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Amigo makes music among friends 

Charlotte rock trio set to tour behind debut album

"That's me trying to write a song by Flannery O'Connor," Amigo's singer/guitarist and chief songwriter Slade Baird says. He name-checks the late, great Southern author, who once noted, "While the South is hardly Christ-centered, it is most certainly Christ-haunted," as he discusses "Old Testaments and Nail Bombs," a disturbing little ditty off the Charlotte trio's debut album, Might Could. The mournful acoustic ballad shines a light on the schizophrenia of extreme faith, a twisted morality where the sanctity of life can justify killing abortion providers.

That's pretty heavy shit for a raucous, rockin' good time trio like Amigo. The band, which includes Baird's longtime friend Adam Phillips on drums and newest member Thomas Alverson on bass, brings its pop 'n' roll-tinged alt-country to the Visulite Theatre on May 9. (The show kicks off Amigo's first big tour — a two-week trek through the Southeast.)

Yet Baird notes his favorite author's blood-and-thunder ruminations are also wickedly funny. "O'Connor had a great sense of humor," he says. The same could be said for Baird. When he was growing up in Clover, South Carolina, his dad told him that the words to Credence Clearwater's "Bad Moon Rising" were "There's a bathroom on the right."

"I thought that was hilarious," Baird says. "That's when I began my obsession with finding humor in dark lyrics."

Discovering the Ramones and Stooges in high school, Baird tempered punk's strum-and-drang with his dad's beloved classic rock and his mom's enthusiasm for oldies. "The melodies, voices and production of '60s pop music are way better than anything that came later," Baird says. "It's dramatic and emotional. It has a beat you can dance to. You can fall in love to it."

Amigo's effortless blend of rockabilly rumble, 1970s Laurel Canyon sweetness, gospel-tinged country noir, and exhilarating Tex Mex has garnered Might Could considerable praise. American Songwriter lauds the album's "unexpected and serious songwriting rendered by a band capable of vast extremes."

According to Baird, many of the band's songs date back to Amigo's previous incarnation as Old Milwaukee. (The trio dropped the litigation-baiting moniker prior to starting sessions for its album in 2012.) Some like the Jonathan Richman-inspired "This Old Girl" go back to Baird's college days.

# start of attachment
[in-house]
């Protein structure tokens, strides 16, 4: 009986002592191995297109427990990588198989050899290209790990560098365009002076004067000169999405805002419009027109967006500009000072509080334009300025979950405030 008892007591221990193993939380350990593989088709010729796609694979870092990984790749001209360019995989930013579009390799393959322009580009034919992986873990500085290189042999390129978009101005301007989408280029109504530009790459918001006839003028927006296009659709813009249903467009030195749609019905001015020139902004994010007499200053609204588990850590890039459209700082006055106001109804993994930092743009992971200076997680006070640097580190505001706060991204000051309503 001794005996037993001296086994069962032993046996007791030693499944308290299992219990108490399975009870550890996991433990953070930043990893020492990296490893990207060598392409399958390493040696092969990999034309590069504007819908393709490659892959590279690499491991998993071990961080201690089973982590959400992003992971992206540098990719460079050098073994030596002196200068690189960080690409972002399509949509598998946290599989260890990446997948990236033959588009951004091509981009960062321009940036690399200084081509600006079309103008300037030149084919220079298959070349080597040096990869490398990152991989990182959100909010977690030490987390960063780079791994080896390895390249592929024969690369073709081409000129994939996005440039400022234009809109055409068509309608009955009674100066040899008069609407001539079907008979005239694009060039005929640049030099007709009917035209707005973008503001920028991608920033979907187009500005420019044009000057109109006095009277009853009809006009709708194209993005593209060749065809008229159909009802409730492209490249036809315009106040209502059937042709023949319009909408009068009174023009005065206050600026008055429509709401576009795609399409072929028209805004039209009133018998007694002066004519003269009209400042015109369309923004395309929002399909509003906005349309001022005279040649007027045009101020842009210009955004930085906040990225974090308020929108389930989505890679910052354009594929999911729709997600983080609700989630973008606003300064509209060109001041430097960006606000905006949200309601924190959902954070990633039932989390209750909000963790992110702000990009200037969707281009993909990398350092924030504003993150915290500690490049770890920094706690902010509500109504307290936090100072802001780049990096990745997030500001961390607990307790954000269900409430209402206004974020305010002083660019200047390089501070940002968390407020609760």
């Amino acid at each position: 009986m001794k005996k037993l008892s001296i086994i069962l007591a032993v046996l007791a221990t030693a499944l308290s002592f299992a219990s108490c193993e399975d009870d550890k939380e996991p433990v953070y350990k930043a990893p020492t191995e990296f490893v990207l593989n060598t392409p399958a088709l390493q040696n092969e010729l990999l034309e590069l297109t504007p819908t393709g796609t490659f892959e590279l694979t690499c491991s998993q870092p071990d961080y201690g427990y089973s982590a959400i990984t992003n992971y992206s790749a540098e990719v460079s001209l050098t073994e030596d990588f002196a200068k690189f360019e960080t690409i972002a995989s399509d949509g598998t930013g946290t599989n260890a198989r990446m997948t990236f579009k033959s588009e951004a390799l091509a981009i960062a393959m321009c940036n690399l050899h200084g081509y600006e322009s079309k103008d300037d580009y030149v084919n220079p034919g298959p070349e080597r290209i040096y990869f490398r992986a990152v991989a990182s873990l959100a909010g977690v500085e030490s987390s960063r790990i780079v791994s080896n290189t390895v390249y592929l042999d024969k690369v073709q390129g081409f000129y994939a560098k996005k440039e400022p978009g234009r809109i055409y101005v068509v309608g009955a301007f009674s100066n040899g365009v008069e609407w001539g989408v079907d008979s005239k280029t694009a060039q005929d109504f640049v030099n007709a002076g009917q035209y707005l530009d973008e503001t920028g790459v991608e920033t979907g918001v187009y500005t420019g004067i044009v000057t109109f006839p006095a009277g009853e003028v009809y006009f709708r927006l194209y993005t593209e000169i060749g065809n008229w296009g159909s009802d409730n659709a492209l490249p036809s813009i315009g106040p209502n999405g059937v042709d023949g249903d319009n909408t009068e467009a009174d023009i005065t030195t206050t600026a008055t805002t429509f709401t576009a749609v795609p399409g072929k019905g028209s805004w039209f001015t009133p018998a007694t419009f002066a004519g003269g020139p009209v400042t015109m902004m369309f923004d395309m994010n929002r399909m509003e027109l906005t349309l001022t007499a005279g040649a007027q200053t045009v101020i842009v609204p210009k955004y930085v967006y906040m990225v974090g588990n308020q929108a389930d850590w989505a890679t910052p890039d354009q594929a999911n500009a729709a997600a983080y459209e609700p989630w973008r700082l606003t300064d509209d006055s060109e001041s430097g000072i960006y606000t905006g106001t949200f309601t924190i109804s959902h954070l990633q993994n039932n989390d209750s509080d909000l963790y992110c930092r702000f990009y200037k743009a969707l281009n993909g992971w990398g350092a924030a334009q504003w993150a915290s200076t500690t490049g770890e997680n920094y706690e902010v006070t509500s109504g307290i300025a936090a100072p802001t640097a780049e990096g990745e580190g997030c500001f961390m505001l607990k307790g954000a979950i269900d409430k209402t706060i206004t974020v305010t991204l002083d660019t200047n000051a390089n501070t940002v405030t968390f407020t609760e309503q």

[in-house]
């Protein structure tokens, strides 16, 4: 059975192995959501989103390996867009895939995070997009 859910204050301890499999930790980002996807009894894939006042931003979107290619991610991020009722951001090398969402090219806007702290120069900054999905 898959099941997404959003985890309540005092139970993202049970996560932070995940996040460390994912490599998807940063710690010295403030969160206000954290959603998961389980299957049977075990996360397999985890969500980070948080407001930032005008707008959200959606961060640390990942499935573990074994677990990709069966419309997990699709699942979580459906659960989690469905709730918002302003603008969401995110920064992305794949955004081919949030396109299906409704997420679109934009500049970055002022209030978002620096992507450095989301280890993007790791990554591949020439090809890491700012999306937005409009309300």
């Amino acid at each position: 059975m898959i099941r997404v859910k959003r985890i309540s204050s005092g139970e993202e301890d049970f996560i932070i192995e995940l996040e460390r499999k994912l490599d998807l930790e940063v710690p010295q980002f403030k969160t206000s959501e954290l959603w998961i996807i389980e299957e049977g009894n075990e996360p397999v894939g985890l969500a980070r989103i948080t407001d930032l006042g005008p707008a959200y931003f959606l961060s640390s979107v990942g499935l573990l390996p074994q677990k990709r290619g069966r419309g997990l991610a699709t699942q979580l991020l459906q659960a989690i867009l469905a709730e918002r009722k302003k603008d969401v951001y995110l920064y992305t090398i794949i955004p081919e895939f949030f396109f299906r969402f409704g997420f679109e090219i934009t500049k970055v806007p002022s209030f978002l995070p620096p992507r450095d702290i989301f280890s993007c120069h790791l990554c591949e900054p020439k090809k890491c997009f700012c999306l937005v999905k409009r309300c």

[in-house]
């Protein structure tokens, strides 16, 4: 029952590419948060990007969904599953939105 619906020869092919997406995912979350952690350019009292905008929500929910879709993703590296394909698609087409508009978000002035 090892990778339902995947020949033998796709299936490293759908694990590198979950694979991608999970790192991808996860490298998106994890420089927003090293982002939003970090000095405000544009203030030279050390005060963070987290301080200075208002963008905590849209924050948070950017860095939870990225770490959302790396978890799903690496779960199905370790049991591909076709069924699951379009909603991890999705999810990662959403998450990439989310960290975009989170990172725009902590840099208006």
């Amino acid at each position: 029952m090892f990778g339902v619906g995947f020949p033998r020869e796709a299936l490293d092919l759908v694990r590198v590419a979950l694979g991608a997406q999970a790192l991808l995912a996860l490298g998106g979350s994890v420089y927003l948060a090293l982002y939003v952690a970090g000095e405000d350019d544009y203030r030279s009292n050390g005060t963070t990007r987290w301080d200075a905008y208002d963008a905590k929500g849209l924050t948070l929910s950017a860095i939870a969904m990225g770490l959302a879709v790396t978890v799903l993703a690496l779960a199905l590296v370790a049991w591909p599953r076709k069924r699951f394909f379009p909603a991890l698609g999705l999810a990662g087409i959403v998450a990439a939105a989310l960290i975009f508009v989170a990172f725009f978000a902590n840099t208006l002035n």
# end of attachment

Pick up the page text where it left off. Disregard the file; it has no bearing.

Others like "(Miss You) Every Day That You Are Gone" stem from Baird's ill-fated move to Philadelphia, where he struggled with depression, a soul-sucking corporate job and a marriage coming apart at the seams. "I started writing it while I was going through a divorce, but it's not about my ex-wife," Baird recalls. "It started as a slow song. Then I realized if I sped it up, it sounded like '60s pop, similar to 'Quarter to 3' by Gary U.S. Bonds. So I added doo-wop vocals and hand claps to make it a party song."

Baird laughs at the suggestion that Amigo's magic lies in its ability to transmute underlying darkness into affirmation, but he acknowledges that divorce and cubicle servitude led him to insight and self-knowledge. "It made me more compassionate and less superficial," he says. "It gave me more to work with when writing songs."

Those songs, ranging from the country noir and a cappella harmonies of "A Murder of Crows Outside" (written by the band's good friend Matt Cosper) to the rollicking Tejano whirlwind "Oh, Easy Rider" (Baird's tribute to legendary songwriter and Texas Tornado Doug Sahm), lend soul and good-timey grit to Might Could, a record finished in 2013 but not released until this year.

According to Baird, once the LP was mastered and mixed, "I realized I didn't know anything about putting a record out or what to do with it once I did, so I took time to research and make plans." Those plans have reached fruition, with Amigo set to market and publicize the album with its regional tour.

Touring suits Baird and his compadres just fine. He describes playing live as "the best feeling in the world."

"When the band is in the moment, the music carries us," Baird says. "The crowd and the music are floating. Then we land and everybody claps and I say, 'Hell yeah!' And it's because we just created something special together that only existed for one moment in time."

It's in that moment that Amigo lives and breathes, and it points the way forward for Baird, who wants to be a bit like his inspiration Doug Sahm, "not some tortured genius, but a groovy musician that follows my own instincts."

"Amigo makes music that's an inclusive good time, not an exclusive party for a bunch of pseudo-intellectuals who are all going to get corporate jobs and live in the suburbs anyway," he says.

That's why Amigo's name is appropriate. "I like that we're a band, not a project," Baird says, noting that the band members are friends and that longtime fans are like an extended family. "That's what Amigo is all about. Making music with my friends."

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